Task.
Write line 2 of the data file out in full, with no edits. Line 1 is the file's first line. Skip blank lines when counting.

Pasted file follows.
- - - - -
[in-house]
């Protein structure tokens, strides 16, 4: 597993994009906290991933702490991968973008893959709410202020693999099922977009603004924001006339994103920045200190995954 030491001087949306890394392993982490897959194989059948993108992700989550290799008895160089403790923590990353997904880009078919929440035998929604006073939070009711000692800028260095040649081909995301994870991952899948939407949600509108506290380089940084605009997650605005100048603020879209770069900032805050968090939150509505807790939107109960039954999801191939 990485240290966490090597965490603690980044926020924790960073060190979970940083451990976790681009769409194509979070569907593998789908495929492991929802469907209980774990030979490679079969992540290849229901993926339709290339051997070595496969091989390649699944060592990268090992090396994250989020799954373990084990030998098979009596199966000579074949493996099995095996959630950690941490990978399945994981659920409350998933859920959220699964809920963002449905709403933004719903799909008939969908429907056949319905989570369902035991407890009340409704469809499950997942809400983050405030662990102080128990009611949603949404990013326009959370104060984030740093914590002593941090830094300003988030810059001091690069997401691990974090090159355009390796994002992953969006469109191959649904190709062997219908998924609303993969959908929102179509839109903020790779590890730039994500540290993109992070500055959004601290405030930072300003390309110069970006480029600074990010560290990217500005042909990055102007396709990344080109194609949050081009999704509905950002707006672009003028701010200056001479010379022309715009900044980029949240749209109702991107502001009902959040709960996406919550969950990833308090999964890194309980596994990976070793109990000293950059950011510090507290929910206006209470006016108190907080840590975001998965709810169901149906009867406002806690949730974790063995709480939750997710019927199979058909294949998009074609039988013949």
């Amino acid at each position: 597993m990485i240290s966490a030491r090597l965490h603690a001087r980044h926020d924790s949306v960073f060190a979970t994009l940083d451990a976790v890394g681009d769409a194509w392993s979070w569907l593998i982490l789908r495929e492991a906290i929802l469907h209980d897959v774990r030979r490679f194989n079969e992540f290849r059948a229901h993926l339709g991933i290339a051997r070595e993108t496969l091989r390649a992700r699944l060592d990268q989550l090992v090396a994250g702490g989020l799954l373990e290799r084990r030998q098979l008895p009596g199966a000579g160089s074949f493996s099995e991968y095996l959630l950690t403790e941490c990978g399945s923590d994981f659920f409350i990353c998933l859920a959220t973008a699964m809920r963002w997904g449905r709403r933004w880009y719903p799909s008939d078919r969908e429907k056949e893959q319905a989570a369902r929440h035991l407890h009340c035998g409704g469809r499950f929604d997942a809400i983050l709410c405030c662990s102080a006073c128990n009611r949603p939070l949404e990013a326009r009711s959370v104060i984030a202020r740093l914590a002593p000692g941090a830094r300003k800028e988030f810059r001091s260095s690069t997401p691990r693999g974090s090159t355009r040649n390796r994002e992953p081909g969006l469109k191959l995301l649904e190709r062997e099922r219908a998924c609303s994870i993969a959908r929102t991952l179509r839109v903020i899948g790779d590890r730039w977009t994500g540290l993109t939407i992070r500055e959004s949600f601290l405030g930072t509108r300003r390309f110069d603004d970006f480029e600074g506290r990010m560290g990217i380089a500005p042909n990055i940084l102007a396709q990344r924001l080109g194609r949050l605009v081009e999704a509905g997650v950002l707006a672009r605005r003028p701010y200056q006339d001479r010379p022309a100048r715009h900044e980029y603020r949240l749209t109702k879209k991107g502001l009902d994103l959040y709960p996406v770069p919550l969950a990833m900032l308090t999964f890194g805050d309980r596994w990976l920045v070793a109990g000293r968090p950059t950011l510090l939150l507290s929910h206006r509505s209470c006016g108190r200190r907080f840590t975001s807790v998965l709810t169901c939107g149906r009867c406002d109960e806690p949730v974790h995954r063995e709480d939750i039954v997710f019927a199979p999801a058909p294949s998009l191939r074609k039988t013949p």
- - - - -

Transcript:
């Protein structure tokens, strides 16, 4: 597993994009906290991933702490991968973008893959709410202020693999099922977009603004924001006339994103920045200190995954 030491001087949306890394392993982490897959194989059948993108992700989550290799008895160089403790923590990353997904880009078919929440035998929604006073939070009711000692800028260095040649081909995301994870991952899948939407949600509108506290380089940084605009997650605005100048603020879209770069900032805050968090939150509505807790939107109960039954999801191939 990485240290966490090597965490603690980044926020924790960073060190979970940083451990976790681009769409194509979070569907593998789908495929492991929802469907209980774990030979490679079969992540290849229901993926339709290339051997070595496969091989390649699944060592990268090992090396994250989020799954373990084990030998098979009596199966000579074949493996099995095996959630950690941490990978399945994981659920409350998933859920959220699964809920963002449905709403933004719903799909008939969908429907056949319905989570369902035991407890009340409704469809499950997942809400983050405030662990102080128990009611949603949404990013326009959370104060984030740093914590002593941090830094300003988030810059001091690069997401691990974090090159355009390796994002992953969006469109191959649904190709062997219908998924609303993969959908929102179509839109903020790779590890730039994500540290993109992070500055959004601290405030930072300003390309110069970006480029600074990010560290990217500005042909990055102007396709990344080109194609949050081009999704509905950002707006672009003028701010200056001479010379022309715009900044980029949240749209109702991107502001009902959040709960996406919550969950990833308090999964890194309980596994990976070793109990000293950059950011510090507290929910206006209470006016108190907080840590975001998965709810169901149906009867406002806690949730974790063995709480939750997710019927199979058909294949998009074609039988013949």